And I drew a bit apart,
And I lagged a bit behind,
And I thought on Peace Eternal,
Lest He look into my mind:

And I gazed upon the sky,
And I thought of Heavenly Rest,—
And I slipped away like water
Through the fingers of the blest!

All their eyes were fixed on Glory,
Not a glance brushed over me;
"Alleluia! Alleluia!"
Up the road,—and I was free.

And my heart rose like a freshet,
And it swept me on before,
Giddy as a whirling stick,
Till I felt the earth once more.

All the earth was charred and black,
Fire had swept from pole to pole;
And the bottom of the sea
Was as brittle as a bowl;

And the timbered mountain-top
Was as naked as a skull,—
Nothing left, nothing left,
Of the Earth so beautiful!

"Earth," I said, "how can I leave you?"
"You are all I have," I said;
"What is left to take my mind up,
Living always, and you dead?"

"Speak!" I said, "Oh, tell me something!
Make a sign that I can see!
For a keepsake! To keep always!
Quick!—before God misses me!"

And I listened for a voice;—
But my heart was all I heard;
Not a screech-owl, not a loon,
Not a tree-toad said a word.

And I waited for a sign;—
Coals and cinders, nothing more;
And a little cloud of smoke
Floating on a valley floor.

And I peered into the smoke
Till it rotted, like a fog:—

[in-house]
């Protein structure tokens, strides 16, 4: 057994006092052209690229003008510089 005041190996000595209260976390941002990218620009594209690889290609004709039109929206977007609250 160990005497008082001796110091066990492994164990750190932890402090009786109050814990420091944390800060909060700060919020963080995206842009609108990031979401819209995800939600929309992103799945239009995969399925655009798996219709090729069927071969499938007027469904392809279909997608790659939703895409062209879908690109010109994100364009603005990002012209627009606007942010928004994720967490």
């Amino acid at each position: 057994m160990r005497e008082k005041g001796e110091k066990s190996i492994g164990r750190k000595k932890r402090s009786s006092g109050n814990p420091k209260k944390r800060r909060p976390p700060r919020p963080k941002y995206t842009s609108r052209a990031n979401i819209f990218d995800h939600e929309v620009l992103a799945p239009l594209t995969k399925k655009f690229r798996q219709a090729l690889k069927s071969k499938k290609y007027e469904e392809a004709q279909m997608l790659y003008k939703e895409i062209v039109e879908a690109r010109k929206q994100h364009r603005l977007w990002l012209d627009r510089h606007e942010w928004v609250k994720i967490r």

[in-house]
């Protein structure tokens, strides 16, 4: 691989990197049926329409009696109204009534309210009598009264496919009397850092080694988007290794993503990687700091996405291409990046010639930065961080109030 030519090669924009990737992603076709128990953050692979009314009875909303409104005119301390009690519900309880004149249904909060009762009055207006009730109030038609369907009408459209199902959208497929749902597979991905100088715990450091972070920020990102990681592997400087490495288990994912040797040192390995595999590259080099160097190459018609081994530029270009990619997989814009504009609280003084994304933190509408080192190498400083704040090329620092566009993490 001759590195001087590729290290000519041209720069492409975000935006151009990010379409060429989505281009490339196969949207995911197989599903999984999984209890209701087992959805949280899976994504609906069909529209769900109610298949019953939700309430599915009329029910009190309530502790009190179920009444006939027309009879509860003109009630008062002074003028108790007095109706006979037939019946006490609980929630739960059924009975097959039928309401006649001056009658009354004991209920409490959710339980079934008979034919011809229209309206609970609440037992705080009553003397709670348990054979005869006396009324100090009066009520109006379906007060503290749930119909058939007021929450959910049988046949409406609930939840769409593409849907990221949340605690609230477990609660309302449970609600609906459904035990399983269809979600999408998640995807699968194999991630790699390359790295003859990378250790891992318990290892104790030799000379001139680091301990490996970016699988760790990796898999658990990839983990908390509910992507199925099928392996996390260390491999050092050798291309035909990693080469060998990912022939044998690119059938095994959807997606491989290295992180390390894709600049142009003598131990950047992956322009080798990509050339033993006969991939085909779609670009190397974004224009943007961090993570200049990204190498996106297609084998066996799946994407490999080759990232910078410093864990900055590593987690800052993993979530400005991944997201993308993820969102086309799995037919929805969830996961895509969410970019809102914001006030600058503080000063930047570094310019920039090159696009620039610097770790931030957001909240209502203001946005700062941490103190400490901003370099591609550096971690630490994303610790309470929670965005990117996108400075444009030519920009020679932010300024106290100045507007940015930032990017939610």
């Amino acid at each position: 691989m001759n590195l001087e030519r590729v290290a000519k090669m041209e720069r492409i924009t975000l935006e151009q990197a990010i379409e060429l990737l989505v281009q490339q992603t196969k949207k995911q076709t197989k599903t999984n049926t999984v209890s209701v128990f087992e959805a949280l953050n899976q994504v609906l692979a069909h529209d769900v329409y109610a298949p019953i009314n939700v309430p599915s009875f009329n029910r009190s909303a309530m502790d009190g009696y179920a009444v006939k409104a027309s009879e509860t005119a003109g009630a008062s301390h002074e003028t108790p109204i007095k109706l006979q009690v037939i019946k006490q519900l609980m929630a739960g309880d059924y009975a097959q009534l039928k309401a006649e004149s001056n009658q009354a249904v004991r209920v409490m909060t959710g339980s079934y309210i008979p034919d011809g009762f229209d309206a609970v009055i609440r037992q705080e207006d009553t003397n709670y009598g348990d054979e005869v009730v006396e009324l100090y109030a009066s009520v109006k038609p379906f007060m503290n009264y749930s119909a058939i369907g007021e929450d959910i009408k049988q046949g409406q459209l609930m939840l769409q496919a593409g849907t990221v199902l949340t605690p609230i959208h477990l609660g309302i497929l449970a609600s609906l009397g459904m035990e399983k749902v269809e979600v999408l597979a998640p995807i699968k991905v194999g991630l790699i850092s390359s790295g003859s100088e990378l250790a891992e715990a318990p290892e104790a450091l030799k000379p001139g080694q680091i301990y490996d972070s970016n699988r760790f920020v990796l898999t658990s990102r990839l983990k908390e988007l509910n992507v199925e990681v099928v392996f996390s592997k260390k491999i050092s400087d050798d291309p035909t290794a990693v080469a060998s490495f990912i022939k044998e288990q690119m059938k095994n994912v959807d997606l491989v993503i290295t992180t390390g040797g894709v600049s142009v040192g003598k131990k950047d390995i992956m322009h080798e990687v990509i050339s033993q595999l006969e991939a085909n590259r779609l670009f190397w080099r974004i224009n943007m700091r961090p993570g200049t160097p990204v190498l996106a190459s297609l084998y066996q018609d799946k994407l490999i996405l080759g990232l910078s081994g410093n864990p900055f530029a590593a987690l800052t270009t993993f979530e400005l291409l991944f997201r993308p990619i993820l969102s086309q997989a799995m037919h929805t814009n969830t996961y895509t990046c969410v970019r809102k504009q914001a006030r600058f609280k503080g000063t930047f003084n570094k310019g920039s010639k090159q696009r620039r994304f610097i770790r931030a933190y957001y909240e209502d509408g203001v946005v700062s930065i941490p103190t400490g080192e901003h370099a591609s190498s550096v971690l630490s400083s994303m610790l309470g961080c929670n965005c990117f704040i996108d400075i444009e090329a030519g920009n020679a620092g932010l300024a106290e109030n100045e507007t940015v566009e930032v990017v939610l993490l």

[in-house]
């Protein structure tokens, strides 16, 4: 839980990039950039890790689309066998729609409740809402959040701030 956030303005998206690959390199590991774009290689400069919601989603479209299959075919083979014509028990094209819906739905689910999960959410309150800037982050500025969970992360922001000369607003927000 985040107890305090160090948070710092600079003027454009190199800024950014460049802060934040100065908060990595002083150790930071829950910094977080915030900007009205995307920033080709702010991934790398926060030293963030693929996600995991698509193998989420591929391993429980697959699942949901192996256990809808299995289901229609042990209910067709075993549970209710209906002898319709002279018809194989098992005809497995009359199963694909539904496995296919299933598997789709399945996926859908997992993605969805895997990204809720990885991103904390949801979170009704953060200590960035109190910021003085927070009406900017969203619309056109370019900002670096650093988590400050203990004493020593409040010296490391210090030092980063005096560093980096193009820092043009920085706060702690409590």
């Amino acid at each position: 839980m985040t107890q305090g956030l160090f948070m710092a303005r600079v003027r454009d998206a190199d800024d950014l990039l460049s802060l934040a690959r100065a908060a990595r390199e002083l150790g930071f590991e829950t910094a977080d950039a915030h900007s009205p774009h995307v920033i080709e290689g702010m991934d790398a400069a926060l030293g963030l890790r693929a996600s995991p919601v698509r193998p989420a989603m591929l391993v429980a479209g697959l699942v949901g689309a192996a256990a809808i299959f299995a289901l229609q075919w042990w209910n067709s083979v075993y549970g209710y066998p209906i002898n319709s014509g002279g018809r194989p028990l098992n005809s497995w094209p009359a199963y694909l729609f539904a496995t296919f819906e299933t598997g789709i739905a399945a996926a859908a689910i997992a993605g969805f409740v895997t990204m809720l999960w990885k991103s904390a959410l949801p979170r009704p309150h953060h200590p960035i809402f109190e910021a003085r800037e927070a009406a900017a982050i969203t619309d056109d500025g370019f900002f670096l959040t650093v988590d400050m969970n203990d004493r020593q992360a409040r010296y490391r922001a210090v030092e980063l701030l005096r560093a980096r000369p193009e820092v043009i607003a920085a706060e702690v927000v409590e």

There, encompassed round by fire,
Stood a blue-flag in a bog!

Little flames came wading out,
Straining, straining towards its stem,
But it was so blue and tall
That it scorned to think of them!

Red and thirsty were their tongues,
As the tongues of wolves must be,
But it was so blue and tall—
Oh, I laughed, I cried, to see!

All my heart became a tear,
All my soul became a tower,
Never loved I anything
As I loved that tall blue flower!

It was all the little boats
That had ever sailed the sea,
It was all the little books
That had gone to school with me;

On its roots like iron claws
Rearing up so blue and tall,—
It was all the gallant Earth
With its back against a wall!

In a breath, ere I had breathed,—
Oh, I laughed, I cried, to see!—
I was kneeling at its side,
And it leaned its head on me!